3There are several places where Gouldner implies that sociological analysis should be applied reflexively in a fully consistent manner. One of these is at the start of his article 'The sociologist as partisan', where he writes: 'Sociology begins by disenchanting the world, and it proceeds by disenchanting itself. Having insisted upon the non-rationality of those whom it studies, sociology comes, at length, to confess its own captivity' (Gouldner 1973:27). However, he does not follow through the implications of this.

In the final chapter of The Coming Crisis, Gouldner addresses the question of whether his own views should themselves be subjected to the kind of sociological critique he has applied to the work of others (Gouldner 1970:481-2). However, he argues that he is not the person to do this, and goes on to point out that the fact that his views may be a product of his biography does not invalidate them. This is true enough, but his criticism of others' work does rely on the assumption that validity is implicated in social origin and functioning (see Hammersley 1999:ch4). Indeed, this seems to be central to his whole notion of reflexivity.

The final section of the final chapter of The Coming Crisis is entitled 'Reflexive sociology looks at itself', but the concern is with why this approach emerged at the time that it did, not with how its content is socially constituted. The explanation given is that 'as [sociologists'] most immediate work environment - the universities themselves - become drawn into the coalescing military-industrial-welfare complex, it becomes unblinkingly evident that sociology has become dangerously dependent upon the very world it has pledged to study objectively' (Gouldner 1970:511). Thus, reflexive sociology is presented as a response to the reality it documents, rather than as serving some latent social function. This is analogous to constructionists' treatment of what they take to be 'genuine' social problems.

4An interesting example of this kind of table-turning occurred in the debate over postmodernist anthropology: see, for example, Roth (1989).

5As this indicates, I see no problem with appeals to 'death and furniture' in defence of realism, contrary to Edwards et al (1995). These have the same status, it seems to me, as Wittgenstein's appeal to those things which there is no point in questioning: see Wittgenstein (1969). For a defence of realism, see Hammersley (1998).

6The grounds for this association are spurious, in my view, since the two main forms of sociological explanation - appealing to aspects of actors' social backgrounds and to features of the situations they face - inevitably involve causal analysis and therefore (at best) set limits to freedom and equality. Furthermore, denial both of the existence of a universal human nature and of normativity - which is central to sociological imperialism - undercuts the basis for critique. We might describe this as the unintended lesson of poststructuralism: see Dews (1987, 1995).

7Thus, in Woolgar's case the realist folk methodology of natural scientists is taken to be similar in structure to the knowledge produced by the sociology of science, and can therefore be replaced by it. In this respect, while Woolgar draws on ethnomethodology, he has abandoned the ethnomethodological principle of indifference. On the relationship between constructionism and ethnomethodology, see Button and Sharrock (1993). See also Button (1991).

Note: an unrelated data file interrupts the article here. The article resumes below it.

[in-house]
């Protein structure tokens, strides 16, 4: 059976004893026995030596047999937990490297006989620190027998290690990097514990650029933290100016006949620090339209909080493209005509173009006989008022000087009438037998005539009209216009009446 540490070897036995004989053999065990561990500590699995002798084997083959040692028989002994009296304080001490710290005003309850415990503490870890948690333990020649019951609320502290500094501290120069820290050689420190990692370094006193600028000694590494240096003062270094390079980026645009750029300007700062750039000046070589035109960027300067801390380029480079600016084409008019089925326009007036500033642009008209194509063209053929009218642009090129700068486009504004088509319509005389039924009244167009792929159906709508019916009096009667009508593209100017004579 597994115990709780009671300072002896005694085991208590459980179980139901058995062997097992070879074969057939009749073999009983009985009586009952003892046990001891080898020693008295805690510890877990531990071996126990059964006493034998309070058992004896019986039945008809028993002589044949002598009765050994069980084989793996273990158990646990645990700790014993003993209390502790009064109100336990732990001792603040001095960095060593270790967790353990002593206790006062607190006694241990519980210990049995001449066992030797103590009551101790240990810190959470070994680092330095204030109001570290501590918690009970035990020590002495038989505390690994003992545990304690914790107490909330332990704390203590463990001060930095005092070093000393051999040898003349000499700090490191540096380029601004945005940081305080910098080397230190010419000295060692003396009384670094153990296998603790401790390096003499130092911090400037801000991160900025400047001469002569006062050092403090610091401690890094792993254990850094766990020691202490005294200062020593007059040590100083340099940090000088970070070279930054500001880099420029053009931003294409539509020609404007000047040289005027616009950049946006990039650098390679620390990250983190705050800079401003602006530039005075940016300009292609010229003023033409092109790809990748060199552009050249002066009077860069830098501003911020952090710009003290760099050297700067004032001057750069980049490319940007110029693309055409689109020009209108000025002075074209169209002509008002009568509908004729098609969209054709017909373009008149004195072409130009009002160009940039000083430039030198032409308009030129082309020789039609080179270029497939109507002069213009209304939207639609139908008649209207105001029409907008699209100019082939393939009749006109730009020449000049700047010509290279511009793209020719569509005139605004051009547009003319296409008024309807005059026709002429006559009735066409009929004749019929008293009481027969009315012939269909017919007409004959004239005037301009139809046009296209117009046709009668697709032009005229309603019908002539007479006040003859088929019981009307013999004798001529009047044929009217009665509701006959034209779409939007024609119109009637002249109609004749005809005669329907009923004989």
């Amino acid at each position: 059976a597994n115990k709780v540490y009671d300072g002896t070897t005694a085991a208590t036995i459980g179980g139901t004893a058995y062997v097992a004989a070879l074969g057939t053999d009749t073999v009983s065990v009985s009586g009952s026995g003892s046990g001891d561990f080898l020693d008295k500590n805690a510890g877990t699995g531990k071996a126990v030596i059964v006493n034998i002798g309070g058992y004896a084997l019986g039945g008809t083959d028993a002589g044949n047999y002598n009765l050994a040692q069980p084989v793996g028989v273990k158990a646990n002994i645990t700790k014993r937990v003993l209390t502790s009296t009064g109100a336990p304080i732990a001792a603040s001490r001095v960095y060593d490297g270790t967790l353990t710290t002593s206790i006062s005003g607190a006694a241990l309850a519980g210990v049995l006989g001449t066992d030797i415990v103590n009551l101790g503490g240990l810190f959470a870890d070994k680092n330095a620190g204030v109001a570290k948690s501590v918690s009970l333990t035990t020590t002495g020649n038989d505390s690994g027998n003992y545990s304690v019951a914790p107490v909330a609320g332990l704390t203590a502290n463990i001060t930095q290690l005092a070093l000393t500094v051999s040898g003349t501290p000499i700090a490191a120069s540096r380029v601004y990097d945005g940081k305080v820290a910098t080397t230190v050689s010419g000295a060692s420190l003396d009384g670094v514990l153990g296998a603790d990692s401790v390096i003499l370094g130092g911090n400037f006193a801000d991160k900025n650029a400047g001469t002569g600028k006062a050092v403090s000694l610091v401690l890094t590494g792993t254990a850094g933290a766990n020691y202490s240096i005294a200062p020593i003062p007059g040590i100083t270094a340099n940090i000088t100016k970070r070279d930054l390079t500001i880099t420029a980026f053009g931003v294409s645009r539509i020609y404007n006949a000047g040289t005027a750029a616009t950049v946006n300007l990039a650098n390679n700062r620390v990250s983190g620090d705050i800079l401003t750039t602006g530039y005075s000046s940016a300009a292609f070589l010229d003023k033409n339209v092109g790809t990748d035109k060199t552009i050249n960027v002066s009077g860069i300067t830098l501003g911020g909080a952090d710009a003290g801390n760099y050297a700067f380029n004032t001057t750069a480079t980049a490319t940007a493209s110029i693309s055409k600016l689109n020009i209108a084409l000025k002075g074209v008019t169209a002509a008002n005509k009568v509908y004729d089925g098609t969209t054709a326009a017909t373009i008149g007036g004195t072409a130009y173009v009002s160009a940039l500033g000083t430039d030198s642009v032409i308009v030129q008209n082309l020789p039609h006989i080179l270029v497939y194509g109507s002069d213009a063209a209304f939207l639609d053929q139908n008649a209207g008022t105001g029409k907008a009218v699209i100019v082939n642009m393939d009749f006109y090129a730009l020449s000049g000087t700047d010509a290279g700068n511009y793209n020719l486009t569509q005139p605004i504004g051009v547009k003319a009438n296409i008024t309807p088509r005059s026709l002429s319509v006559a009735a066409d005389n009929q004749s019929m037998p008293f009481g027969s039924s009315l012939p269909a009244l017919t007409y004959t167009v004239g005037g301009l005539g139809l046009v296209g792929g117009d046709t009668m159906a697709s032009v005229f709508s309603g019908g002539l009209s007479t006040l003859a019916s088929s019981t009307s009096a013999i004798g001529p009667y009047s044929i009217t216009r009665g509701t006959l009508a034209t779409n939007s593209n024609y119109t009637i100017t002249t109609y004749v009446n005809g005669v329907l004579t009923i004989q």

8On different interpretations of educational inequality, see Hammersley (1997).

9Some sociologists today even reject the idea that sociology can supply a superior perspective in terms of propositional knowledge about facts. Yet it is difficult to see how the discipline could survive without relying on this claim to superiority. If it does not, on average, provide superior knowledge in some respect - however fallible and qualified - what could be its justification? Even those who argue that the task of sociology is to give voice to the marginalised presumably rely on sociological analysis to identify the victims of marginalisation; as evidenced by the fact that they are selective in whom they seek to give voice to. Going back to an earlier example, few sociologists would wish to give voice to those perpetrating child sexual abuse; and yet there is a clear sense in which such people are socially marginalised. Presumably, this selectivity is based on theoretical analysis; as well as being open to the charge of moral gerrymandering.

10See also Holmwood's (1999) argument for the need for a lack of reflexivity in doing sociological work.

11For detailed discussion of Weber's conception of value neutrality, see Bruun (1972); Scott (1995). See also Shapiro (1978) and Eden (1987), who document the influence on him of Nietzsche's critique of Enlightenment thinking. Elsewhere, I have provided an account of the implications of this principle for how the research communities must be organised: see Hammersley (1995) and Foster et al (1996).

12We should also try to avoid ontological gerrymandering. However, contrary to Woolgar, this does not require us to abandon all claims to representational knowledge, simply to avoid treating the validity or invalidity of beliefs as relevant to their description and explanation.